• Epictetus wanted little, and it seems that he always had the little that he wanted, and he was content with it, as he had been with his servile station. But Antoninus after his accession to the empire sat on an uneasy seat. ... what must be the trials, the troubles, the anxiety, and the sorrows of him who has the world's business on his hands with the wish to do the best that he can, and the certain knowledge that he can do very little of the good which he wishes.
  • The emperor says that life is smoke, a vapour, and St. James in his Epistle is of the same mind; that the world is full of envious, jealous, malignant people, and a man might be well content to get out of it.
  • He [Marcus Aurelius] has doubts perhaps sometimes even about that to which he holds most firmly. There are only a few passages of this kind, but they are evidence of the struggles which even the noblest of the sons of men had to maintain against the hard realities of his daily life.
  • He [Marcus Aurelius] constantly recurs to his fundamental principle that the universe is wisely ordered, that every man is a part of it and must conform to that order which he cannot change, that whatever the Deity has done is good, that all mankind are a man's brethren, that he must love and cherish them and try to make them better, even those who would do him harm.
  • This is his [Marcus Aurelius Antoninus'] conclusion (II. 17): "What then is that which is able to conduct a man? One thing and only one, Philosophy. But this consists in keeping the divinity within a man free from violence and unharmed, superior to pains and pleasures, doing nothing without a purpose nor yet falsely and with hypocrisy, not feeling the need of another man's doing or not doing anything; and besides, accepting all that happens and all that is allotted, as coming from thence, wherever it is, from whence he himself came; and, finally, waiting for death with a cheerful mind as being nothing else than a dissolution of the elements of which every living being is compounded. But if there is no harm to the elements themselves in each continually changing into another, why should a man have any apprehension about the change and dissolution of all the elements [himself]? for it is according to nature; and nothing is evil that is according to nature."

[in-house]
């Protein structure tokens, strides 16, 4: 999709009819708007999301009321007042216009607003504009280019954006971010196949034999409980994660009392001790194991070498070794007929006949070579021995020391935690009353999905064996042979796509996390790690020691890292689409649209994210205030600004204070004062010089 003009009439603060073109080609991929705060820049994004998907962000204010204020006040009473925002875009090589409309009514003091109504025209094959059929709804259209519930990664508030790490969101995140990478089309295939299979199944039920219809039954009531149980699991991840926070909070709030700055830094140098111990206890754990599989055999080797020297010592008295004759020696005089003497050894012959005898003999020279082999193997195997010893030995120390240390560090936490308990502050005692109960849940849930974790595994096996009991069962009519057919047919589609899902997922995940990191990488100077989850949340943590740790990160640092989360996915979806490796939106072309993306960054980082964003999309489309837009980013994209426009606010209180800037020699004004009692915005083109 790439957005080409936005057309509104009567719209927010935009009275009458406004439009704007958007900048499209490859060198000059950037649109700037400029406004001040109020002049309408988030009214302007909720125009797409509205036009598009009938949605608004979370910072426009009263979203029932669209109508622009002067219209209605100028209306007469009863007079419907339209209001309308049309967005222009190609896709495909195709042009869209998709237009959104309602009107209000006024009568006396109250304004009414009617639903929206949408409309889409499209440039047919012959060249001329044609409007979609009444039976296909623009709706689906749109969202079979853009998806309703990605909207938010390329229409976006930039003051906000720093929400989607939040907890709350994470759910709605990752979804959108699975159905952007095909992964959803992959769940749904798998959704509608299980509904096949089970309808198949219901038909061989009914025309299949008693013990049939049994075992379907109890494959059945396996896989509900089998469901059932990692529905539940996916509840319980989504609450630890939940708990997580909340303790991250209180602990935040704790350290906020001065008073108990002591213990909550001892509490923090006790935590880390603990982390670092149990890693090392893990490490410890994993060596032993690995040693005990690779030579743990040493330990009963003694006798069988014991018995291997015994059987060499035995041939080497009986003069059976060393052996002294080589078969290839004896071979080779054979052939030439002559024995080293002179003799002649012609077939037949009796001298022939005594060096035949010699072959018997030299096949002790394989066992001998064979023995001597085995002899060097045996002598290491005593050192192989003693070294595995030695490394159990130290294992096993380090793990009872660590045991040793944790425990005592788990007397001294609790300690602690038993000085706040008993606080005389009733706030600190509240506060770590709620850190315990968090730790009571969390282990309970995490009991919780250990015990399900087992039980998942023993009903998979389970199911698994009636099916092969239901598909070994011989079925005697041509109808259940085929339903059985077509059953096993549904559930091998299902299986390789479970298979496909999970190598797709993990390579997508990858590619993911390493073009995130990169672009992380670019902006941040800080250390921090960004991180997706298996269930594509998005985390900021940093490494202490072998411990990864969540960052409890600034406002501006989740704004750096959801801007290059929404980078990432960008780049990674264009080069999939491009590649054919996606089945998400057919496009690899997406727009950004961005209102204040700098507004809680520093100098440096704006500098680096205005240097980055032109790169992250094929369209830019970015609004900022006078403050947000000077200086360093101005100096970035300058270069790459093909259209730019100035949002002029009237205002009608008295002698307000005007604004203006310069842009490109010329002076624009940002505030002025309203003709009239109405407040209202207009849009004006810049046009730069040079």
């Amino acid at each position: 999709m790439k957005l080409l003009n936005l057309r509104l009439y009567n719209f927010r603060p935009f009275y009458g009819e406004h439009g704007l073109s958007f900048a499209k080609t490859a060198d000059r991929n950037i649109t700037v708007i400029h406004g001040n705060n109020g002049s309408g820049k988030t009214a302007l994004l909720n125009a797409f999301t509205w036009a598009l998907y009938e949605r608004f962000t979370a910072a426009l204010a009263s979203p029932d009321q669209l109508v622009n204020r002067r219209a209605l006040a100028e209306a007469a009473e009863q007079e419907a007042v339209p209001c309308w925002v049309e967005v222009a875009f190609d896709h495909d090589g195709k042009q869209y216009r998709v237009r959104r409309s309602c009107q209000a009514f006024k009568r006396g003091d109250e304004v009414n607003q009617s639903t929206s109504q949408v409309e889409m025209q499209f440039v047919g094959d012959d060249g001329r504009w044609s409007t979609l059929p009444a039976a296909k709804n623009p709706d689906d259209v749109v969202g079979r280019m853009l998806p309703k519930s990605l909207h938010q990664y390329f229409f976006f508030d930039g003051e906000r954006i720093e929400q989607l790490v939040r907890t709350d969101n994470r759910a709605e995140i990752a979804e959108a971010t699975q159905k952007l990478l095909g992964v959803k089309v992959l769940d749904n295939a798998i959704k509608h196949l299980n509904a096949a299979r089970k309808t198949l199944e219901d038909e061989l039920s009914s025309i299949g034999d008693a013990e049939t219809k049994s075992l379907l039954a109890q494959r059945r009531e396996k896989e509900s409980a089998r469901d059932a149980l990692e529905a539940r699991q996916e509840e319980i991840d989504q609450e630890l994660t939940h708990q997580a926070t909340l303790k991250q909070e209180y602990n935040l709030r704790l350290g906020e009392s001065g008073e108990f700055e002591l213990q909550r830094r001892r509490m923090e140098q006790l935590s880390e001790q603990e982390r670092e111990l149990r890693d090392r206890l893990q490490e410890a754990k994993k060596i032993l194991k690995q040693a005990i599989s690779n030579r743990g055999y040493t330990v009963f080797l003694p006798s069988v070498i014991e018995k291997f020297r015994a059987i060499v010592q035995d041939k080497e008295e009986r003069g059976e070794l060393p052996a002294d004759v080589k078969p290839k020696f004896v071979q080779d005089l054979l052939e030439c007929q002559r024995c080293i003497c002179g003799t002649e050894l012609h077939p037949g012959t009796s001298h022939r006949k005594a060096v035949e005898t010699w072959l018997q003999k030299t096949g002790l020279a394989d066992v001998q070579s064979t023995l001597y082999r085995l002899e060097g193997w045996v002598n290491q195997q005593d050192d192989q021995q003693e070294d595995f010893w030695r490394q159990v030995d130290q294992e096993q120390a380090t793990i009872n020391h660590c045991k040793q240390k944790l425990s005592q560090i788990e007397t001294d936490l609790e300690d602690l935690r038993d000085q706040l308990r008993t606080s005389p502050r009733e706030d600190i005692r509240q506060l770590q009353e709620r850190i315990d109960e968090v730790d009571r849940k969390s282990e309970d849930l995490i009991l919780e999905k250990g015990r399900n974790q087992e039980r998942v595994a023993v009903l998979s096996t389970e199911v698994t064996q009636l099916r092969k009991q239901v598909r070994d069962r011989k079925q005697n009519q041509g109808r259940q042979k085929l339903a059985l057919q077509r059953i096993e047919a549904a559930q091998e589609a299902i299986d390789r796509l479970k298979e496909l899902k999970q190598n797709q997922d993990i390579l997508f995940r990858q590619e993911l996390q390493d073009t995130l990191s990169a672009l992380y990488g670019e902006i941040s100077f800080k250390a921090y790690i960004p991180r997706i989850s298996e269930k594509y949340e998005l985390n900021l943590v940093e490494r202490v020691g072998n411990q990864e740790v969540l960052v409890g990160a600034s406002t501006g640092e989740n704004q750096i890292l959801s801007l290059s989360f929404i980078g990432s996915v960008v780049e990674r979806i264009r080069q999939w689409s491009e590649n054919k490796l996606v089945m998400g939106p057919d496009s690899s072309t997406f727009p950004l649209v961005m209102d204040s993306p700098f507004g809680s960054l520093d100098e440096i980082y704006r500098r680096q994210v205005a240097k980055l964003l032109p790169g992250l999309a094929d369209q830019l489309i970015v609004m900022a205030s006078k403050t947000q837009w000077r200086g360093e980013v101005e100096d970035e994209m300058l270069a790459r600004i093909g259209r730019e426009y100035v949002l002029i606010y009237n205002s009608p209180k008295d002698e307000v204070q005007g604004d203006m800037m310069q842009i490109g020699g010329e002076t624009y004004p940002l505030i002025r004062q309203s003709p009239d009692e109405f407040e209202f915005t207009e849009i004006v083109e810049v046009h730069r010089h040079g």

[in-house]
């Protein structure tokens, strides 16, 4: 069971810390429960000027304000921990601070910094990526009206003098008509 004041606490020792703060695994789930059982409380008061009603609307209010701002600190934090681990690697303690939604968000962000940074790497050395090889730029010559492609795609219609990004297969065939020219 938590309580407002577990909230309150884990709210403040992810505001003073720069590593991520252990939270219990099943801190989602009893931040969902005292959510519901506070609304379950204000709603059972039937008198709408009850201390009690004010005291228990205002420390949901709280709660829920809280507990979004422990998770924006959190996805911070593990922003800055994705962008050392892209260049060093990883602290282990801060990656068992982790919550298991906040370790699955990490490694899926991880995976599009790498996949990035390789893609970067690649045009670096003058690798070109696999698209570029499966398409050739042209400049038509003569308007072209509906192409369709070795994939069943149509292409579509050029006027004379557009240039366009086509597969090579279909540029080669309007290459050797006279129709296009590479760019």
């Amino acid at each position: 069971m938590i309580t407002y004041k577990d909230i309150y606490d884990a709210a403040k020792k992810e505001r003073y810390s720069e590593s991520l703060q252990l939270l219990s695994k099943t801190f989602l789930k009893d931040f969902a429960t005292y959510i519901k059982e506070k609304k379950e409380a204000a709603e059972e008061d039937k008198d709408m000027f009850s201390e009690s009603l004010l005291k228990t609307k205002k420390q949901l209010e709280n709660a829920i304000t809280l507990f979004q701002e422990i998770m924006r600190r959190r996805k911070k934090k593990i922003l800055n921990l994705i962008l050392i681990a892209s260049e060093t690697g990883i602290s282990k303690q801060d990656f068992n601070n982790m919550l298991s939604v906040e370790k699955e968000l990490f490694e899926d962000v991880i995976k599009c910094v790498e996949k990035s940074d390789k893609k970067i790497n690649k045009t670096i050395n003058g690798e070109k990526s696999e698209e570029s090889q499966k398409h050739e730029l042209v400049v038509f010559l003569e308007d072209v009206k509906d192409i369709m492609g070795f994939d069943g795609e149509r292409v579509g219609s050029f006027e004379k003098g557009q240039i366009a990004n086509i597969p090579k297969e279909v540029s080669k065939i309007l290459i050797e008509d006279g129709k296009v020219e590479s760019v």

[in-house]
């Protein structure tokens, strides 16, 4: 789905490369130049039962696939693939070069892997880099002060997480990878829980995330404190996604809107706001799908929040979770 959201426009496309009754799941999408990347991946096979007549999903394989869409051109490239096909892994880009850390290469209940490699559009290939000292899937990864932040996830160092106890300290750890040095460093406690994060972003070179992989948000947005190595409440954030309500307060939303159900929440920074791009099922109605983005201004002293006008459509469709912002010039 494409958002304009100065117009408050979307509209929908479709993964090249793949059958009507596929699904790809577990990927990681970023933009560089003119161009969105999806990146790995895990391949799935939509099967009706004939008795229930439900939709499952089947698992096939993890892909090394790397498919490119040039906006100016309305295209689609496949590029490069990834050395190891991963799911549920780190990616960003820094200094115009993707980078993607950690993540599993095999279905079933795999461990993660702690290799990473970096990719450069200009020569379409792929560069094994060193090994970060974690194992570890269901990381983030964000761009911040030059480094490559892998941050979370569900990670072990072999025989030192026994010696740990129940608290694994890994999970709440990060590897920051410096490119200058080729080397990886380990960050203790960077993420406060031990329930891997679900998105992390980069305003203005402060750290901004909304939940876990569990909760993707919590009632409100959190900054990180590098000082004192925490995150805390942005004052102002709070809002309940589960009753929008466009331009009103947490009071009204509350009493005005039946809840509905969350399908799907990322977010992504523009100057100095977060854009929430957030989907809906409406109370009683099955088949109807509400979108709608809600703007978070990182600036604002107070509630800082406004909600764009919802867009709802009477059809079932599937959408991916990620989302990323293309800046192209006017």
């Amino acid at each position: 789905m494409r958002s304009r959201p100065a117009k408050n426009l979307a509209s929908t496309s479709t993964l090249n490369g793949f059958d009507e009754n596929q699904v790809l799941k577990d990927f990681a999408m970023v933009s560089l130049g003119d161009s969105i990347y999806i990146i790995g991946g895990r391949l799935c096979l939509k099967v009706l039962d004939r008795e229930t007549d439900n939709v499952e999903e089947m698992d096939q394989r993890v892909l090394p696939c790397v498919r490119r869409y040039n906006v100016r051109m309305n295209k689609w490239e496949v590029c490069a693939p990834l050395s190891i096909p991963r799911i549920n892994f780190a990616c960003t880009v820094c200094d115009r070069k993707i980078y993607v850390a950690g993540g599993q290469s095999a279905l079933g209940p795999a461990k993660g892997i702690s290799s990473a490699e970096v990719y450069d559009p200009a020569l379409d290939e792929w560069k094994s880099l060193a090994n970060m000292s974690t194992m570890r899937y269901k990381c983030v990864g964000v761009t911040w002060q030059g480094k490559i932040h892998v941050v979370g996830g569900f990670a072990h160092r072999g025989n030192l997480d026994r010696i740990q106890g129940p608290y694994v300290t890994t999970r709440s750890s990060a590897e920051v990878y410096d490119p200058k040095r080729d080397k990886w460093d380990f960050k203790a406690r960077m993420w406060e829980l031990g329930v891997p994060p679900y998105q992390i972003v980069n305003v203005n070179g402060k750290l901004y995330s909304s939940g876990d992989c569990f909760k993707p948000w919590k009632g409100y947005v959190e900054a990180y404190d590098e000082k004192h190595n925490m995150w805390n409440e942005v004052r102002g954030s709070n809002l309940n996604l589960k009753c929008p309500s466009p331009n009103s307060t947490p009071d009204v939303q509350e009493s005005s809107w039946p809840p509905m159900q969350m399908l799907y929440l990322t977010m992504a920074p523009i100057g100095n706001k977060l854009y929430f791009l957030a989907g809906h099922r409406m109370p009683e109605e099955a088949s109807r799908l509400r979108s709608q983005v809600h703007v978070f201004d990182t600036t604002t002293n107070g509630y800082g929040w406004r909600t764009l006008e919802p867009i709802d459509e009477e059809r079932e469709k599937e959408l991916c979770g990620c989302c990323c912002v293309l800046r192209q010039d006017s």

• He [Marcus Aurelius]... plainly distinguishes between Matter, Material things, and Cause, Origin, Reason. This is conformable to Zeno's doctrine that there are two original principles of all things, that which acts and that which is acted upon. That which is acted on is the formless matter: that which acts is the reason, God, who is eternal and operates through all matter, and produces all things.

M. Aurelius AntoninusEdit

  • A prudent governor will not roughly oppose even the superstitions of his people, and though he may wish they were wiser, he will know that he cannot make them so by offending their prejudices.
  • Besides the fact of the Christians rejecting all the heathen ceremonies, we must not forget that they plainly maintained that all the heathen religions were false. The Christians thus declared war against the heathen rites, and it is hardly necessary to observe that this was a declaration of hostility against the Roman government, which tolerated all the various forms of superstition that existed in the empire, and could not consistently tolerate another religion, which declared that all the rest were false and all the splendid ceremonies of the empire only a worship of devils.
  • Our extant ecclesiastical histories are manifestly falsified, and what truth they contain is grossly exaggerated; but the fact is certain that in the time of M. Antoninus the heathen populations were in open hostility to the Christians, and that under Antoninus' rule men were put to death because they were Christians.
  • He did not make the rule against the Christians, for Trajan did that; and if we admit that he would have been willing to let the Christians alone, we cannot affirm that it was in his power, for it would be a great mistake to suppose that Antoninus had the unlimited authority, which some modern sovereigns have had. His power was limited by certain constitutional forms, by the senate, and by the precedents of his predecessors. We cannot admit that such a man was an active prosecutor, for there is no evidence that he was, though it is certain that he had no good opinion of the Christians, as appears from his own words. But he knew nothing of them except their hostility to the Roman religion, and probably thought they were dangerous to the state.
  • I could have made the language [in the translation of Meditations] more easy and flowing, but I have preferred a ruder style as being better suited to express the character of the original.